Africa Moyo recently in MAZOWE
ARTISANAL miners have challenged Fidelity Printers and Refiners (FPR) to support them with mining and milling equipment if it wants to get all of their gold. This came out during the first leg of the Gold Mobilisation Outreach programme held at two sprawling small-scale gold mining areas – Doxford and Msasa – in Mazowe last week.
The Gold Mobilisation Outreach programmes are being held as part of initiatives by FPR – gold buying unit of the RBZ – to conscientise artisanal miners on the importance of delivering gold to the formal channels so as at to achieve this year’s target of 27 tonnes. An artisanal miner, Dickson Marizane, who was one of the almost 400 miners who were addressed separately during the two outreach meetings in Mazowe, said they are currently selling their gold to illegal dealers because they finance their operations.
“The illegal dealers who buy gold from us provide funds for transport to ferry ore to the mill, give us generators, diesel and sacks to load our ore. So what do you guys offer us so that we sell gold to you? If that is not addressed, it is difficult for us to sell our gold to Fidelity,” shouted Mr Marizane from the crowd, much to the support of others.
FPR gold operations manager David Mpofu told artisanal miners that anyone who delivers gold to them would be assisted to get registered so that at this point when gold possession remains criminalised, they can operate freely. Mr Mpofu said small-scale miners that deliver gold to FPR stand to benefit from loans for mining equipment under the $40 million Gold Development Initiative Fund and a competitive price – which is 10 percent above the international price.
“Fidelity buys gold at a price higher than what illegal dealers give you. As at today (yesterday), we are buying at $42,80 per gramme. Our price is not fixed, but moves in line with what would be obtaining on the international market but we give 10 percent more. I have heard from some of you that illegal buyers are paying about $30 per gramme; you are losing out. So our agents will be buying gold from you at 2 percent lower than our price. Again, when you sell to us there is no risk of you getting fake notes because our money comes from the Reserve Bank,” said Mr Mpofu.
FPR pays 60 percent of the total that an artisanal miner is due to get in United States dollars and 40 percent in bond notes. All the money is paid in cash to incentivise the miners. Mr Mpofu said 17 agents have been assigned to purchase gold from artisanal miners in Mazowe and Bindura. Small scale miners who sell gold to FPR will be assisted to register so that they are not harassed by police officers. Artisanal miners are still being arrested for illegal possession of gold, and as soon as the FPR team – which was accompanied by officials from the RBZ, the Zimbabwe Revenue Authority (Zimra), Zimbabwe Miners Federation (ZMF) and police – several miners arrived chronicling how they had just been brutally beaten by police officers for mining.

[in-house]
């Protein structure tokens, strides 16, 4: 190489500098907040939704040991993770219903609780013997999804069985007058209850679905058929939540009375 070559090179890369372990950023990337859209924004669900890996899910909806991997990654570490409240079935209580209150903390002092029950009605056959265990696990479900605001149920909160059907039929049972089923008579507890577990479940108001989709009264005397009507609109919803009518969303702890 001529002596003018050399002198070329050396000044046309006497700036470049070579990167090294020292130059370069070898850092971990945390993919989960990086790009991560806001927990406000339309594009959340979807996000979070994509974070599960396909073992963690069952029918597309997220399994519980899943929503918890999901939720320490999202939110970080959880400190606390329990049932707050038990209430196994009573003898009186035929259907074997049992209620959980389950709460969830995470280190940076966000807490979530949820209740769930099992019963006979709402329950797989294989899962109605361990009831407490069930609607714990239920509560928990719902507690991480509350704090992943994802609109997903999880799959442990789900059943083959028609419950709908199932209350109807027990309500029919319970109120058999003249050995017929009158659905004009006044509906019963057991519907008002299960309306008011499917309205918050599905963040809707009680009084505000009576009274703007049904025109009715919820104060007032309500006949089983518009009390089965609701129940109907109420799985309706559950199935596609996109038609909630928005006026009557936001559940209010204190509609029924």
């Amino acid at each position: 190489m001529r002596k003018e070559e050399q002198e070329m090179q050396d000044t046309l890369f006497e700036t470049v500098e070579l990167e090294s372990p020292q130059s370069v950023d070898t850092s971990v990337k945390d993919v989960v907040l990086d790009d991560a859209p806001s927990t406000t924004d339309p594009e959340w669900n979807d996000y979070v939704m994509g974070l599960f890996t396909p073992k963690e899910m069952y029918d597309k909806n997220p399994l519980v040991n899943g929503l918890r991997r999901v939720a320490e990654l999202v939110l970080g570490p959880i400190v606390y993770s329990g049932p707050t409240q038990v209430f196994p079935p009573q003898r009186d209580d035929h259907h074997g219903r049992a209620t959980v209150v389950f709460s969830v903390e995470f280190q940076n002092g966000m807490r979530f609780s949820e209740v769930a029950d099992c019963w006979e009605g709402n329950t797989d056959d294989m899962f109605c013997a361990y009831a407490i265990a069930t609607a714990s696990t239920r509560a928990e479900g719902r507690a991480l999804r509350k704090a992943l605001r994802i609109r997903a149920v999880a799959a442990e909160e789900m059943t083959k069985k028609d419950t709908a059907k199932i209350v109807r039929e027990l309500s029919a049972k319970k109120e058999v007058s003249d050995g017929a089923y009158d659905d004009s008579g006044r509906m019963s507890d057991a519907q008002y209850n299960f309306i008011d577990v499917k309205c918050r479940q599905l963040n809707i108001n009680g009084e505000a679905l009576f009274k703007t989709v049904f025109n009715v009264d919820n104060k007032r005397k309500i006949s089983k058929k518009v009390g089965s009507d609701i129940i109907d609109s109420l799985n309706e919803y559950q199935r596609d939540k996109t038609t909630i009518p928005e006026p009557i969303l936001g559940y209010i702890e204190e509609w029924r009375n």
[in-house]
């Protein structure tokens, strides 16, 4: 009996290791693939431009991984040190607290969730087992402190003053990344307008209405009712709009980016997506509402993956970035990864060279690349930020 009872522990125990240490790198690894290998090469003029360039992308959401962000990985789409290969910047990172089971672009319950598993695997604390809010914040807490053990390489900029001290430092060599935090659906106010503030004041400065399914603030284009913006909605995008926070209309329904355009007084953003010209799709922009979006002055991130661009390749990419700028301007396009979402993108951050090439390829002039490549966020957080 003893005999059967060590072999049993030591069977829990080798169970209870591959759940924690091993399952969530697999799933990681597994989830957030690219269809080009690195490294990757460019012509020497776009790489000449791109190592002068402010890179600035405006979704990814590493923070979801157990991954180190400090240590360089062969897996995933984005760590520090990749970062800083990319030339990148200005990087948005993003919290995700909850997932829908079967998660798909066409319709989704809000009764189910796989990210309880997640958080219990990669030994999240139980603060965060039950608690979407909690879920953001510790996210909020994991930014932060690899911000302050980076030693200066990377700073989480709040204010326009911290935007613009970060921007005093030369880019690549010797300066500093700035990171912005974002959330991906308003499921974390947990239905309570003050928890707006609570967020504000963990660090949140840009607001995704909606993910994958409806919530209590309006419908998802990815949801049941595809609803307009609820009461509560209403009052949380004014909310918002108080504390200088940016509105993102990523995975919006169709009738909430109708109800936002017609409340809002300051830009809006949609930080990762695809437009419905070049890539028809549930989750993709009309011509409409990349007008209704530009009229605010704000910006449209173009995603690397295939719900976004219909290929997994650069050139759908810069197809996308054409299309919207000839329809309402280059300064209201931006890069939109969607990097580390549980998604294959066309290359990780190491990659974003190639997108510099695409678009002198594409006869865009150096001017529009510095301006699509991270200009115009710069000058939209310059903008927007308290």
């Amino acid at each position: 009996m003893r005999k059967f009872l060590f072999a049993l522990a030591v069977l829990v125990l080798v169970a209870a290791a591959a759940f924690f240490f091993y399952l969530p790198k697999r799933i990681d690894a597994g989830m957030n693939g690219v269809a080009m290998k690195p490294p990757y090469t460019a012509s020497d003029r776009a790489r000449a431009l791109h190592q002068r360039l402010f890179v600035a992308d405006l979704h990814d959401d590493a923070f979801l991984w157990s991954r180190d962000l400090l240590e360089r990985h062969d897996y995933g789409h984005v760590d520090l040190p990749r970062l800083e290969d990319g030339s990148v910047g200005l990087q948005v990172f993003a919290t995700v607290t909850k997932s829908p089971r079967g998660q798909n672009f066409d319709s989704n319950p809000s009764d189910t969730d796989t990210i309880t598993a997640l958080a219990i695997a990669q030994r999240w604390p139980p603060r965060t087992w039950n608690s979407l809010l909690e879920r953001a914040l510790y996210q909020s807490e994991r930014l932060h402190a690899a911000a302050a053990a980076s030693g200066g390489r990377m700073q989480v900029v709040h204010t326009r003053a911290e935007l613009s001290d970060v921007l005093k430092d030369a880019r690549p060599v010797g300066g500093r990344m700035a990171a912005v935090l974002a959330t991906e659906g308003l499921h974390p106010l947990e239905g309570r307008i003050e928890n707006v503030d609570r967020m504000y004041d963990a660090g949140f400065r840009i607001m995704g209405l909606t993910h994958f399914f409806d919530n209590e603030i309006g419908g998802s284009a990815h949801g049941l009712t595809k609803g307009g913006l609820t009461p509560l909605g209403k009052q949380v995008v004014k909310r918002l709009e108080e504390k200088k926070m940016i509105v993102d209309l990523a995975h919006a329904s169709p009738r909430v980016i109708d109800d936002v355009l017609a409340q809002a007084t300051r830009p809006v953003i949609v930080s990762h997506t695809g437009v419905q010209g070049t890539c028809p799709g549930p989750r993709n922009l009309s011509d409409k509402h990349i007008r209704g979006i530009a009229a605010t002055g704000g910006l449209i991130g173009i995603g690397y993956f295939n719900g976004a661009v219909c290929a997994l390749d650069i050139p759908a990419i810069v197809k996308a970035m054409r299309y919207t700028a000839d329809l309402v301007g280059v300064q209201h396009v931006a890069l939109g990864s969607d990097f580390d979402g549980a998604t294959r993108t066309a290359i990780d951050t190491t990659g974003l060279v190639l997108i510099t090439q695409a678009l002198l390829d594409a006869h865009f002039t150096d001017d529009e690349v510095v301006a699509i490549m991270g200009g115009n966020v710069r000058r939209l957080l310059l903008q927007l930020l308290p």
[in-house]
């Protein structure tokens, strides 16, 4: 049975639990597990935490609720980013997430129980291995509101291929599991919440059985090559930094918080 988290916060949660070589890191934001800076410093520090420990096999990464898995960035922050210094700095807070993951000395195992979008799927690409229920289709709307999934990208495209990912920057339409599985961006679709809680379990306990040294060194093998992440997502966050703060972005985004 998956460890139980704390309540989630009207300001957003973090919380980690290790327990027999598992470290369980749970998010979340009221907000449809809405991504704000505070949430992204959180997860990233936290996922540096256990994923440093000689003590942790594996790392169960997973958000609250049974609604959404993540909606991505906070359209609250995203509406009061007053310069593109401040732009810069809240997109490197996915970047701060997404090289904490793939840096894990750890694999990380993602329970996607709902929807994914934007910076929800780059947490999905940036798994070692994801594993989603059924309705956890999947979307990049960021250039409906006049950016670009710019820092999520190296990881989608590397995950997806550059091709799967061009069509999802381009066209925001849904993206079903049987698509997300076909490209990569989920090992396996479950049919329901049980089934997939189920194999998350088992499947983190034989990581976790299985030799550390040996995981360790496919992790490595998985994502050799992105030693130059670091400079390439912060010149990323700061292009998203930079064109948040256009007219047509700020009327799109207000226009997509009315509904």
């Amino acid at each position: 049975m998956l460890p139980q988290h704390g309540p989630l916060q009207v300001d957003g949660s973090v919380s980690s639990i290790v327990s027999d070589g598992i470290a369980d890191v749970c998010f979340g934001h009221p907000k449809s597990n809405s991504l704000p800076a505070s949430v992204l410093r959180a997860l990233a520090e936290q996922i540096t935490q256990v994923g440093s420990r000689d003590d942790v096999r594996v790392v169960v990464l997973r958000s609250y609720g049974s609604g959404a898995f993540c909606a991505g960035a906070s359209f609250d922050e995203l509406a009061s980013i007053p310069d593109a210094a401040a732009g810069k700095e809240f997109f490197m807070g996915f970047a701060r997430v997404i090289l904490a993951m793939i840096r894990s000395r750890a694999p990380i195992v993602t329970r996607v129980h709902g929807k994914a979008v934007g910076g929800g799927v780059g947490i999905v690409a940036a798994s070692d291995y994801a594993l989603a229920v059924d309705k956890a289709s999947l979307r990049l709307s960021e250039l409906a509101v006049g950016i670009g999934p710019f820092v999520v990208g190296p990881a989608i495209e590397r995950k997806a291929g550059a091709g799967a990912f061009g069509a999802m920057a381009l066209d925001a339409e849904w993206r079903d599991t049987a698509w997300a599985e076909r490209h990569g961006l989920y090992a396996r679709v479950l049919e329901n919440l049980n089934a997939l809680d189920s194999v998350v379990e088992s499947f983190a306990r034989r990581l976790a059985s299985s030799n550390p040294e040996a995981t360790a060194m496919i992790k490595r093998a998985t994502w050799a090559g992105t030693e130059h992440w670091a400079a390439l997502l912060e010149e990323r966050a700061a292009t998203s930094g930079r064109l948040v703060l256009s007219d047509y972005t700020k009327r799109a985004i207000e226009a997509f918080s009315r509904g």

It is understood that there are turf wars in Mazowe between Metallon Gold’s Mazowe Mine and small-scale miners that are illegally mining from its claims. However, FPR says artisanal miners with national identity documents, who sell gold to them can use receipts they get to avoid being arrested by law enforcement agencies.
The Herald Business understands that negotiations to decriminalise gold possession are at an advanced stage, with police stations across the country set to be served with letters directing them to stop arresting artisanal miners that sell gold to FPR. RBZ Principal Inspector – Exchange Control Inspectorate Paul Mapanzure, who was part of the Gold Mobilisation Outreach program, encouraged miners to consider opening accounts with banks so that some of their money can be wired to reduce demand for physical cash.
Miners who accept transfers will get a 5 percent incentive in bond notes. The Gold Mobilisation Outreach will cover nine provinces and will end on November 24. Small-scale miners have become critical producers in gold mining and deliveries, contributing 7,2 tonnes from January to August, compared to large-scale miners who delivered just over 7,4 tonnes.